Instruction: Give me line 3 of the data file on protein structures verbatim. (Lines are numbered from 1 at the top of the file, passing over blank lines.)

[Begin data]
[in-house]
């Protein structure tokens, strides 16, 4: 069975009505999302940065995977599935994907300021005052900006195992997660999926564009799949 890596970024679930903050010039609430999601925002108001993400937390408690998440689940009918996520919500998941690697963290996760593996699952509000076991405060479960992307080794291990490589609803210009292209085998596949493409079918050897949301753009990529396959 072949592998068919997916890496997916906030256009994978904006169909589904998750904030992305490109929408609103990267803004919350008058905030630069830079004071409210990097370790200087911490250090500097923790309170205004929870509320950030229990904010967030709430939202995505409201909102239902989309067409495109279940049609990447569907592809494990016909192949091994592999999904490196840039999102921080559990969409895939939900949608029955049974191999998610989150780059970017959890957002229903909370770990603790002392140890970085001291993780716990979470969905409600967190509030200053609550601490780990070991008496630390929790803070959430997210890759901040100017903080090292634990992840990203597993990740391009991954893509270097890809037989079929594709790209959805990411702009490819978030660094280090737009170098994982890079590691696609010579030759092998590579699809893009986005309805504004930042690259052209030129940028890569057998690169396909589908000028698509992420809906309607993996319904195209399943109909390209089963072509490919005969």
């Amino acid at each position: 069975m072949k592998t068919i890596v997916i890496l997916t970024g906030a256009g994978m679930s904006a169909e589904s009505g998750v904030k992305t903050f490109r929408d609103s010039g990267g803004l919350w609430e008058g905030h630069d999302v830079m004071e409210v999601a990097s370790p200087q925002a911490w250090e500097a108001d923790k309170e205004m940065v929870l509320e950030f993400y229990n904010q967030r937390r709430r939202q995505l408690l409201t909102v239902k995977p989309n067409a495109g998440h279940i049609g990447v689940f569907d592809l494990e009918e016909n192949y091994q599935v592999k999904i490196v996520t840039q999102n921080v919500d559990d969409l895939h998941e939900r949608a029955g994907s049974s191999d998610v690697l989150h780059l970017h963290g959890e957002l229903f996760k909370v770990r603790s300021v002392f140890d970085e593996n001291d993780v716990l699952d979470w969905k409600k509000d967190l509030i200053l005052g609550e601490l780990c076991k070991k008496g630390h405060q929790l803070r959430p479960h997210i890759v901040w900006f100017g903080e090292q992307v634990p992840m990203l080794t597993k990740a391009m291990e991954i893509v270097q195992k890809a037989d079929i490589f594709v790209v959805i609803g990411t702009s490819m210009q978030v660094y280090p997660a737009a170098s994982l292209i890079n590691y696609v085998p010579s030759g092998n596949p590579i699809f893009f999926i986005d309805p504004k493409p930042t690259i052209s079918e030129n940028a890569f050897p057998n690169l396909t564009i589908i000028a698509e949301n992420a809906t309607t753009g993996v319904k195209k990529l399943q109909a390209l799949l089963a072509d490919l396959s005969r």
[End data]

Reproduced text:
């Amino acid at each position: 069975m072949k592998t068919i890596v997916i890496l997916t970024g906030a256009g994978m679930s904006a169909e589904s009505g998750v904030k992305t903050f490109r929408d609103s010039g990267g803004l919350w609430e008058g905030h630069d999302v830079m004071e409210v999601a990097s370790p200087q925002a911490w250090e500097a108001d923790k309170e205004m940065v929870l509320e950030f993400y229990n904010q967030r937390r709430r939202q995505l408690l409201t909102v239902k995977p989309n067409a495109g998440h279940i049609g990447v689940f569907d592809l494990e009918e016909n192949y091994q599935v592999k999904i490196v996520t840039q999102n921080v919500d559990d969409l895939h998941e939900r949608a029955g994907s049974s191999d998610v690697l989150h780059l970017h963290g959890e957002l229903f996760k909370v770990r603790s300021v002392f140890d970085e593996n001291d993780v716990l699952d979470w969905k409600k509000d967190l509030i200053l005052g609550e601490l780990c076991k070991k008496g630390h405060q929790l803070r959430p479960h997210i890759v901040w900006f100017g903080e090292q992307v634990p992840m990203l080794t597993k990740a391009m291990e991954i893509v270097q195992k890809a037989d079929i490589f594709v790209v959805i609803g990411t702009s490819m210009q978030v660094y280090p997660a737009a170098s994982l292209i890079n590691y696609v085998p010579s030759g092998n596949p590579i699809f893009f999926i986005d309805p504004k493409p930042t690259i052209s079918e030129n940028a890569f050897p057998n690169l396909t564009i589908i000028a698509e949301n992420a809906t309607t753009g993996v319904k195209k990529l399943q109909a390209l799949l089963a072509d490919l396959s005969r």